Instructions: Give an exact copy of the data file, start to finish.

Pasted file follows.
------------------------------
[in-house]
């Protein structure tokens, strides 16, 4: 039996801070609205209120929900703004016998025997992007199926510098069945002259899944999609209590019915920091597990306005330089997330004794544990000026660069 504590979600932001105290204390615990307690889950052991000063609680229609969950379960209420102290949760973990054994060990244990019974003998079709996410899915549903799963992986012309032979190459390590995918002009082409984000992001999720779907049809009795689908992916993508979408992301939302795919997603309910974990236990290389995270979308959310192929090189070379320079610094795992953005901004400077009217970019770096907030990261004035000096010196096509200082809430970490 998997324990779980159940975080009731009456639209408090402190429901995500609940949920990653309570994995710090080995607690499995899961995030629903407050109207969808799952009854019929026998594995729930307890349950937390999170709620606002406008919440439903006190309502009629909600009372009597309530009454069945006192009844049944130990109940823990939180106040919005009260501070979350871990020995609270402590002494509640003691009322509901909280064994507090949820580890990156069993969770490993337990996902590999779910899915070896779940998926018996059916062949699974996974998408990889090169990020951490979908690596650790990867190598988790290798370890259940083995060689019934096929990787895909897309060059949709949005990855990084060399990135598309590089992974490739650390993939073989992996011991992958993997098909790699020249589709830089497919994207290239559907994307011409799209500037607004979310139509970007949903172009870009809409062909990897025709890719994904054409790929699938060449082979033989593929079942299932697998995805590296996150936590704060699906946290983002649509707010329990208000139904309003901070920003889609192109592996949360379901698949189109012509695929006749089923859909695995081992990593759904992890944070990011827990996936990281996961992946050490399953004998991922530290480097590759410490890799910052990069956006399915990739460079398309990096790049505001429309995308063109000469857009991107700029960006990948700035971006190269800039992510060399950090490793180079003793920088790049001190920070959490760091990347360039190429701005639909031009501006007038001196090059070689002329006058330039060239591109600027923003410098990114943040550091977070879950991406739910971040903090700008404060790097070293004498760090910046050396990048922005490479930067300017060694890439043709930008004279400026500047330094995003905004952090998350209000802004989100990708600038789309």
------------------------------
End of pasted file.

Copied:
[in-house]
């Protein structure tokens, strides 16, 4: 039996801070609205209120929900703004016998025997992007199926510098069945002259899944999609209590019915920091597990306005330089997330004794544990000026660069 504590979600932001105290204390615990307690889950052991000063609680229609969950379960209420102290949760973990054994060990244990019974003998079709996410899915549903799963992986012309032979190459390590995918002009082409984000992001999720779907049809009795689908992916993508979408992301939302795919997603309910974990236990290389995270979308959310192929090189070379320079610094795992953005901004400077009217970019770096907030990261004035000096010196096509200082809430970490 998997324990779980159940975080009731009456639209408090402190429901995500609940949920990653309570994995710090080995607690499995899961995030629903407050109207969808799952009854019929026998594995729930307890349950937390999170709620606002406008919440439903006190309502009629909600009372009597309530009454069945006192009844049944130990109940823990939180106040919005009260501070979350871990020995609270402590002494509640003691009322509901909280064994507090949820580890990156069993969770490993337990996902590999779910899915070896779940998926018996059916062949699974996974998408990889090169990020951490979908690596650790990867190598988790290798370890259940083995060689019934096929990787895909897309060059949709949005990855990084060399990135598309590089992974490739650390993939073989992996011991992958993997098909790699020249589709830089497919994207290239559907994307011409799209500037607004979310139509970007949903172009870009809409062909990897025709890719994904054409790929699938060449082979033989593929079942299932697998995805590296996150936590704060699906946290983002649509707010329990208000139904309003901070920003889609192109592996949360379901698949189109012509695929006749089923859909695995081992990593759904992890944070990011827990996936990281996961992946050490399953004998991922530290480097590759410490890799910052990069956006399915990739460079398309990096790049505001429309995308063109000469857009991107700029960006990948700035971006190269800039992510060399950090490793180079003793920088790049001190920070959490760091990347360039190429701005639909031009501006007038001196090059070689002329006058330039060239591109600027923003410098990114943040550091977070879950991406739910971040903090700008404060790097070293004498760090910046050396990048922005490479930067300017060694890439043709930008004279400026500047330094995003905004952090998350209000802004989100990708600038789309």